ProofreadingServices.com High School and University Writing Scholarships: Awards ranging from $100 to $500 are available to high school seniors. You’ll need to write an essay about “a defining moment in the your life in the style of your favorite children’s author” to apply. Deadline: June 1

Abbott & Fenner Business Consultants Scholarship: High school juniors and seniors can apply for this $1,000 scholarship. An essay about your educational career and life goals is required. Deadline: June 15

Discount Park and Ride Paving the Future Scholarship Contest: Got an idea for a business? High school seniors and college students can write a proposal describing a business idea for a chance to win a $2,500 scholarship. Deadline: June 15

BigSun Scholarship: Any student-athlete who is a high school senior or currently attending college can apply for this $500 scholarship. An essay about how your participation in sports during high school influenced you, your career goals and how you relate to your family is required. Deadline: June 19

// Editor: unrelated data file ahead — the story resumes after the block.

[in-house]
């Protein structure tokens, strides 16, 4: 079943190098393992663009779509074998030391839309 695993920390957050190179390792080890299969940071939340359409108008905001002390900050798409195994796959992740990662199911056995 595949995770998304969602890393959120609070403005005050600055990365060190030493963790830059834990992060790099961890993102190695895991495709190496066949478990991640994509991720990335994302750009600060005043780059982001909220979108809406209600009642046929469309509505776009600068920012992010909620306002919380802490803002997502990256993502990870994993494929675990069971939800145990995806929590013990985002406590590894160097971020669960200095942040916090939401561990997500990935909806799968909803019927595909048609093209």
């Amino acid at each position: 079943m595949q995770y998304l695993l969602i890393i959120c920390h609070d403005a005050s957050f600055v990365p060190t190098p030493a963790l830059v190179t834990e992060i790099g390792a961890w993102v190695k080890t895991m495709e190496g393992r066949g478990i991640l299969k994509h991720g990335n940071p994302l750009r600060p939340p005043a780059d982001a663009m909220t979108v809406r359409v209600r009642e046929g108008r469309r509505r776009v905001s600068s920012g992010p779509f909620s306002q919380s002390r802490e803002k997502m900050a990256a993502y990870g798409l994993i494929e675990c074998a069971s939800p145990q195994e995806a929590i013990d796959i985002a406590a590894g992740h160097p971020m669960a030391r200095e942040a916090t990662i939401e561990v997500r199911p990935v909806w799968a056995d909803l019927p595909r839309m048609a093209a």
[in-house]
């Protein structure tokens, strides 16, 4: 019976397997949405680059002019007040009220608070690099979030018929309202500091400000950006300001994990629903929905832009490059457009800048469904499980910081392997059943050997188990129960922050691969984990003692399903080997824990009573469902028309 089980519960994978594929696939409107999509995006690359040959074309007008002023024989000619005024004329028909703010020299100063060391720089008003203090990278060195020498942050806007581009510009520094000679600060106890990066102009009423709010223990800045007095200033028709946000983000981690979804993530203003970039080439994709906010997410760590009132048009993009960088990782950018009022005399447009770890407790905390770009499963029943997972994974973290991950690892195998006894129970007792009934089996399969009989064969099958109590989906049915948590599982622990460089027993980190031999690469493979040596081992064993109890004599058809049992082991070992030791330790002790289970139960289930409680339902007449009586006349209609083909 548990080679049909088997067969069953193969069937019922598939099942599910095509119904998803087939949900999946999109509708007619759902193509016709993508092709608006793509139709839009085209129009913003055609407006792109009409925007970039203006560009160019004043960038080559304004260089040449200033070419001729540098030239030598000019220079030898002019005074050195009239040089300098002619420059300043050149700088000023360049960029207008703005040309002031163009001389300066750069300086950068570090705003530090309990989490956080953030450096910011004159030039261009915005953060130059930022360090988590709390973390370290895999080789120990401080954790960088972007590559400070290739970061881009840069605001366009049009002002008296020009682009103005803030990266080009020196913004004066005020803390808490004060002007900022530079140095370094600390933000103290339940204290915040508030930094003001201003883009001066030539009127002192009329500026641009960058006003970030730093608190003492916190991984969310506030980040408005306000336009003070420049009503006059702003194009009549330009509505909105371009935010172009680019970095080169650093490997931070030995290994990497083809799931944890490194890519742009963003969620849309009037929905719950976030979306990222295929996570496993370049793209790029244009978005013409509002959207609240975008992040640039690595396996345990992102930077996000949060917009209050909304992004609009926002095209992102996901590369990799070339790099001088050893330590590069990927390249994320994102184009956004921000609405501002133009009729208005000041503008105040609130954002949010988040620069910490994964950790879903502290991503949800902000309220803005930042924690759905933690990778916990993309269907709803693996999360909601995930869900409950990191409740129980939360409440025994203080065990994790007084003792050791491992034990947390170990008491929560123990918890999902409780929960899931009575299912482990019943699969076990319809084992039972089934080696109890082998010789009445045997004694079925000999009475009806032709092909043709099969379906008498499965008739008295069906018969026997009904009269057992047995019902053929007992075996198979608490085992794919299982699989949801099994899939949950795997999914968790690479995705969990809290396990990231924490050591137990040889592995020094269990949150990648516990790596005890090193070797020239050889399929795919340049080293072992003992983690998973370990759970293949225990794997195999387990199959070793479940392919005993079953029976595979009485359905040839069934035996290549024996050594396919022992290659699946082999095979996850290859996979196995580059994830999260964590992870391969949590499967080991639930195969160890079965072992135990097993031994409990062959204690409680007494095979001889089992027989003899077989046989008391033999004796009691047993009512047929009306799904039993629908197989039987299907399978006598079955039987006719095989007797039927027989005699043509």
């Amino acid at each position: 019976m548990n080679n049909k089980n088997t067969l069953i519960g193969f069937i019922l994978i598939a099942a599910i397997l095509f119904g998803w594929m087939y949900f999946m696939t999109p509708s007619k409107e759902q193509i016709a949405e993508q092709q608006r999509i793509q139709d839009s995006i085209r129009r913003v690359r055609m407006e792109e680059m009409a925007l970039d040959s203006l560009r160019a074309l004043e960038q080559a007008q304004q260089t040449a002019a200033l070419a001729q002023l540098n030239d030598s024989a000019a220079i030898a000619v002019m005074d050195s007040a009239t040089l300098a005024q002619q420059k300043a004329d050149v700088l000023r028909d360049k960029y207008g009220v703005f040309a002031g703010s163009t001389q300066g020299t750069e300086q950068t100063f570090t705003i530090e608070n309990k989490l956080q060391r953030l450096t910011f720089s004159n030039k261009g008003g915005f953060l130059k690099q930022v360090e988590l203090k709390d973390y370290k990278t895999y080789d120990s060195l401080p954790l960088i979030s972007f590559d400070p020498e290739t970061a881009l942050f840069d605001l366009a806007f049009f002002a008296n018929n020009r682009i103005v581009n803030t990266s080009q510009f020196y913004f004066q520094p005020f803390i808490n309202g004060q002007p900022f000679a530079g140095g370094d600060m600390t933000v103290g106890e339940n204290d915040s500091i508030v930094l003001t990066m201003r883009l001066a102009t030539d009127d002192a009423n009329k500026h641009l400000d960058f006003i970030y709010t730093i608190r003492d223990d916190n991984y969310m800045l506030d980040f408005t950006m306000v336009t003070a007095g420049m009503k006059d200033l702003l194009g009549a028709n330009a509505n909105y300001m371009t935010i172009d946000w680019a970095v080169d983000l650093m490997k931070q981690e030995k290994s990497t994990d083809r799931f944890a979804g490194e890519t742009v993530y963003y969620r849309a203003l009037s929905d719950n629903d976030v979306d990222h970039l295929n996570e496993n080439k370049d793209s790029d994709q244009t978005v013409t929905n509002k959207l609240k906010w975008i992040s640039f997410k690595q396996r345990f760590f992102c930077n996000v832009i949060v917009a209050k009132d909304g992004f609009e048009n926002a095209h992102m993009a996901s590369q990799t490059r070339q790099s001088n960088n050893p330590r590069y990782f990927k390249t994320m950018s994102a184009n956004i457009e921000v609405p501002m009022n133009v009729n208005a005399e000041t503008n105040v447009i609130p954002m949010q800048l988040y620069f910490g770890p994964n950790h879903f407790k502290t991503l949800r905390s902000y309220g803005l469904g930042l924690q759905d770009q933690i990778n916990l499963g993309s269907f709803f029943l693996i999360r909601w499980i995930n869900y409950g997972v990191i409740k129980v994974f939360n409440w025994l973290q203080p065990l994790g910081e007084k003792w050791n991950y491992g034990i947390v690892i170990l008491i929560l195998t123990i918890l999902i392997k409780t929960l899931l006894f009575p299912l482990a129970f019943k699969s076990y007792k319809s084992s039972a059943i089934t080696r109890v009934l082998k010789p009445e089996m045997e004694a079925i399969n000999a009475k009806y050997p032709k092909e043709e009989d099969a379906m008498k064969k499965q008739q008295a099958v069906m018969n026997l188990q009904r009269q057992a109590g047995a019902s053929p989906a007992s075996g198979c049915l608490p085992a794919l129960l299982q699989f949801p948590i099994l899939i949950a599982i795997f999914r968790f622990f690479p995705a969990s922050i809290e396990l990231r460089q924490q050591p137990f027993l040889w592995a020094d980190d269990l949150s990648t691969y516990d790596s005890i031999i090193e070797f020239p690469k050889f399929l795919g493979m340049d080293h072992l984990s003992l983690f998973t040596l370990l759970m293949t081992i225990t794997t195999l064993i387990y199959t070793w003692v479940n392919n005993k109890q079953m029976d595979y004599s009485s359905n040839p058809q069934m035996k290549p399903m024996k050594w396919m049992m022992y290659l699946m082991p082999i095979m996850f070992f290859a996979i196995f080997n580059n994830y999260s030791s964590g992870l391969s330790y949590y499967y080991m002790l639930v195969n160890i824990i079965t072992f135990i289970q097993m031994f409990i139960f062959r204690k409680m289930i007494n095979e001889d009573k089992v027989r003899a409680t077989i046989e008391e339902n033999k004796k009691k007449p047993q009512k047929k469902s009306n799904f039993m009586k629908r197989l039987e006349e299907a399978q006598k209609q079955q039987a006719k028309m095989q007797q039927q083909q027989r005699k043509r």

Do-Over Scholarship: Apply for this $1,500 scholarship by writing a short essay about one thing you would do over in your life and why. Deadline: June 30

Who We Are: Information you can trust. For 20 years My College Guide has produced an annual magazine chock full of free college info for high-achieving high school sophomores and another edition just for high-achieving juniors! Check out our participating colleges.

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Should You Accept an Unpaid Internship? May 5th, 2015
Internships

Questions to Ask Before Accepting an Internship

Internships for high school and college students come in many forms, and not all internships pay students for their work. In fact, unpaid internships have been in the news in recent years due to former unpaid interns suing the companies they interned for. As a result, some companies now offer at least minimum wage to interns, but others still offer unpaid opportunities.

So is it a good idea to accept an unpaid internship? Here’s a look at the questions you should ask the employer and yourself before accepting an unpaid internship experience.